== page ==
One of four articles in the Physician, Record Thyself series. Other articles in series:
The Case for Body Cameras: Good for Doctors – and Their Patients by Jeremy Brown, MD
By the numbers: Are Med-Cams Financially and Technically Feasible? by Nicholas Genes, MD, PhD
Cross Exam: The Legalities of Body Cams Raise a Range of Questions by William Sullivan, DO, JD
Maybe you remember the famous video by Simons and Chabris. Two groups of students, one in white shirts and the other in black shirts, are passing a basketball around. You are asked to watch the video and count the number of passes made by one of the teams. You proudly count 13 (the actual number is 18). But what you didn’t notice, during all of your counting, was that midway through the video, a gorilla walked straight through the middle of the scene. Indeed about half of individuals tested in the original study missed the gorilla .
A red trauma victim is brought into the ED trauma bay by EMS. The lead paramedic provides details about the crash scene, the patient’s health status, and gives a point-by-point report about the prehospital care. Too bad that only 36% of the key information was accurately remembered by the receiving ED group .
What’s happening here?
These two examples highlight how medical care can be perceived differently, and maybe even contradicted, by doctors and patients. We aren’t aware of something we have missed—like the gorilla. You only see things you are focusing attention on. Have you ever had a patient complain ‘the doctor didn’t even examine my stomach’ when you have performed, and documented, several serial exams? How many times have you been told by a patient ‘when am I going to see the doctor’ when you’ve already had several conversations and introduced yourself as THE DOCTOR. Or, are perplexed by a family display of great disbelief when informed that their loved one is sliding towards the end-of-life.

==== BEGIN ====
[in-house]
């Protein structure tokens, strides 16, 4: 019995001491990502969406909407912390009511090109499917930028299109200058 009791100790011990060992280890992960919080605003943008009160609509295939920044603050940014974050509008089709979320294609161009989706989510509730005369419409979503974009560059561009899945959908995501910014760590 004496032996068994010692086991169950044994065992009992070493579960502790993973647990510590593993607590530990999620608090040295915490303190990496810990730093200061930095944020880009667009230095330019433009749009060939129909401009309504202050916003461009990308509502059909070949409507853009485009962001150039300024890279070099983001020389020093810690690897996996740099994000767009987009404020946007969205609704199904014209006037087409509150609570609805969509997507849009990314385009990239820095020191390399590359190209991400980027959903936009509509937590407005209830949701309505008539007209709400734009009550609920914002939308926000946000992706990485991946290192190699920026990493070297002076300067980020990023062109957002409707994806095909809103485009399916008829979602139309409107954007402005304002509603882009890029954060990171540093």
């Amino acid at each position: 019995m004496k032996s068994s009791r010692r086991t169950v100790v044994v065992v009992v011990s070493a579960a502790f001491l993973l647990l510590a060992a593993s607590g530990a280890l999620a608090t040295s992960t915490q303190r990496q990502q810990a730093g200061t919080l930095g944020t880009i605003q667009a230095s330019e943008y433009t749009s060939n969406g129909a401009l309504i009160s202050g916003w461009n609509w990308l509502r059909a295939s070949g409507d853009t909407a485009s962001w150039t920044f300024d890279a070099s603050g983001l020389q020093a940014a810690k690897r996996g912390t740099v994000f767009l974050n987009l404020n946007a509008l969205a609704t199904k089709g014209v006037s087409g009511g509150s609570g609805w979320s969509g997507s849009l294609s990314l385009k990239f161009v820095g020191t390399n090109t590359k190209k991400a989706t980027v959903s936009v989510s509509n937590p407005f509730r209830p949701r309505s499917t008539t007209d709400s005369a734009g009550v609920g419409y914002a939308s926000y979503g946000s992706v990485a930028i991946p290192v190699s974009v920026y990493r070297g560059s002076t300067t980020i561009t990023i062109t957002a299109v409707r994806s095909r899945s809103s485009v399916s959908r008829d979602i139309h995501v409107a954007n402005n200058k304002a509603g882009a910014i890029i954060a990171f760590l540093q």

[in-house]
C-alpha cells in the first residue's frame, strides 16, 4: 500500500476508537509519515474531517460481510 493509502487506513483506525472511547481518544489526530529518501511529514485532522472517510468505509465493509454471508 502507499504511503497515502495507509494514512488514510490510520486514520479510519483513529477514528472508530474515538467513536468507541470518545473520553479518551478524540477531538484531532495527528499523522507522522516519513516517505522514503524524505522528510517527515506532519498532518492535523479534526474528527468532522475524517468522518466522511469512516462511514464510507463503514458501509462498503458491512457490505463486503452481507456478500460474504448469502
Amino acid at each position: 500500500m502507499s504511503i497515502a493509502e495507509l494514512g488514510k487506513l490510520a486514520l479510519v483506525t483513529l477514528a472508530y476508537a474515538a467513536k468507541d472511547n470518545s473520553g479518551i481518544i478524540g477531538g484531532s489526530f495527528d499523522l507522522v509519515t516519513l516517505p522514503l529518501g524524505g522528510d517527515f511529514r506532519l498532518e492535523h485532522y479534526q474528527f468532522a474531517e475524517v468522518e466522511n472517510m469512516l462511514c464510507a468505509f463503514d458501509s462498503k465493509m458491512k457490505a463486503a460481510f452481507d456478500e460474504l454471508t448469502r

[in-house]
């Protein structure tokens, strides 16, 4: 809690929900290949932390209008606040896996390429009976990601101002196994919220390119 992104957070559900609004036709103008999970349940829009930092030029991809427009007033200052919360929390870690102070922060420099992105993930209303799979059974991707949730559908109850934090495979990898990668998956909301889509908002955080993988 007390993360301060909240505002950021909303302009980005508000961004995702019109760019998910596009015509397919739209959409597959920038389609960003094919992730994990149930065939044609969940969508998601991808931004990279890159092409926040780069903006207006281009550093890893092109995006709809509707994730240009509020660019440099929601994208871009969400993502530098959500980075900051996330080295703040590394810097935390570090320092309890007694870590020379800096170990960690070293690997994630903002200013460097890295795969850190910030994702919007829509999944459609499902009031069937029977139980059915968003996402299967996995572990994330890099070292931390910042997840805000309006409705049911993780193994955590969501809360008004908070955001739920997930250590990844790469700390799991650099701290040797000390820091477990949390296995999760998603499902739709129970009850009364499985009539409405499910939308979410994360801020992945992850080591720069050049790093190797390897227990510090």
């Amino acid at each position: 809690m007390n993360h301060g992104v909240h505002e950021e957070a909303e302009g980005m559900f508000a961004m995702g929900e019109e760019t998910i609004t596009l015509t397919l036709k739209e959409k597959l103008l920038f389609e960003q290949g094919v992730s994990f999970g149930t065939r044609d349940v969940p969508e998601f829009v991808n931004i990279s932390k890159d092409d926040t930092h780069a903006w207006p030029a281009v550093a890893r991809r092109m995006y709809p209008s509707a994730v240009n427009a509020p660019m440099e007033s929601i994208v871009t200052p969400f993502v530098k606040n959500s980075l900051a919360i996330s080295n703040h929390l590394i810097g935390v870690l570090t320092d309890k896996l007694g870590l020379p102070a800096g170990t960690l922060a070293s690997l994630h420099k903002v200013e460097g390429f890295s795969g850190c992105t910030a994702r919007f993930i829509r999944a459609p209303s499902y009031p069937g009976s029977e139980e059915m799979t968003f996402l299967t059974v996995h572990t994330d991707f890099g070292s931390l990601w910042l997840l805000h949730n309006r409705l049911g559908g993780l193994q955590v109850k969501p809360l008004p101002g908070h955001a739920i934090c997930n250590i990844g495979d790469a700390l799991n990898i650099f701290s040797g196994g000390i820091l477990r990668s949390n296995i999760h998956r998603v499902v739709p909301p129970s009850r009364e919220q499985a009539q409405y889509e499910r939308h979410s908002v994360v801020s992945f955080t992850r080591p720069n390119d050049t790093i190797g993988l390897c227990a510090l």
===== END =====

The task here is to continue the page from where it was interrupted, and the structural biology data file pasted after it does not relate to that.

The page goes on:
We think we perceive and remember more of the world than we actually do, and different people experience the same inputs differently. We don’t see, hear, and remember alike. Hearing is passive, but listening requires concentration and focus to understand the meaning of another’s words.
Dr. Brown has identified lots of examples where a med-cam can provide an objective view of medical reality – a sort of enhanced photojournalism – where the picture tells the truth. But we need to be ready to have our own behaviors and communications on display. After all, what’s good for the patient should be good for the doctor, too.
Judith Tintinalli, MD, MS is the Editor-in-Chief of Emergency Physicians Monthly
1. The Invisible Gorilla (featuring Daniel Simons)-Regional EMMY Winning Video http://youtu.be/UtKt8YF7dgQ
2. Scott LA, Brice JH, Baker CC et al ‘An Analysis of Paramedic Verbal Reports to Physicians in the emergency department trauma room’ PrehospEmergCare 2003 Apr-Jun; 7(2):247-51.